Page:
Sunday, July 4, 2010


I have no interest whatsoever in any sports on TV or radio, and I skip
the sports pages in the newspapers I read. It's a bit of a social
handicap in these parts (meaning planet earth). But every four years,
I do get into the World Cup. I don't know why the World Cup is
different for me. It may have something to do with the universal
interest it inspires in people from all walks of life (isn't it time
ordinary Americans joined our planet in this respect). Speaking of the
universal nature of the game of football, one of the more interesting
arguments against using goal-line technology is that the game were are
now watching on TV is essentially the same game played by poor kids on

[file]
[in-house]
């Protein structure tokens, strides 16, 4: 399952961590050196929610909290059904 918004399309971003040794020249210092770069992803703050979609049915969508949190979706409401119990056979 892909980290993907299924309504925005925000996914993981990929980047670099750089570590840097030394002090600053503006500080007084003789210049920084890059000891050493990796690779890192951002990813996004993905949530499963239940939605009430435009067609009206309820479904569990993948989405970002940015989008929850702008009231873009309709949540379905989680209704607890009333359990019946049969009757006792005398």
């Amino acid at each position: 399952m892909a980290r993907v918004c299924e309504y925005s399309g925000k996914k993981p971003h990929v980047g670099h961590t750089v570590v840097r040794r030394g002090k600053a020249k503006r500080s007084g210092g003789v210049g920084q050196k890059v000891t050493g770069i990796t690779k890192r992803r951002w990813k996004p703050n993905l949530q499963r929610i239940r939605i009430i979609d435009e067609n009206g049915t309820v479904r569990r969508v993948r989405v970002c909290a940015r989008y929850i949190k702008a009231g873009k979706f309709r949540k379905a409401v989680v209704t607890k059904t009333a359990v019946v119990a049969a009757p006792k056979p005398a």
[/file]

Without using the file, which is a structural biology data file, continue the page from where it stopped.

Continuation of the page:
the streets of Baghdad, Accra, and Rio, by the kids of the privileged
in well groomed football fields in private schools around the world,
by professionals and amateurs everywhere. It's a very human game whose
unique flow, for want of a better word, would be chopped up by
goal-line technology. And the all-too-human mistakes referees
occasionally and inevitably make are part of the game, as are the
debates that go on in coffee shops, pubs and Sunday
dinner tables for years and decades after memorable single games. Who
doesn't remember the "hand of God" on June 22, 1986? What other sport
has more history, and can claim to be more storied, than football? Not
even baseball, that most numinous of American sacraments.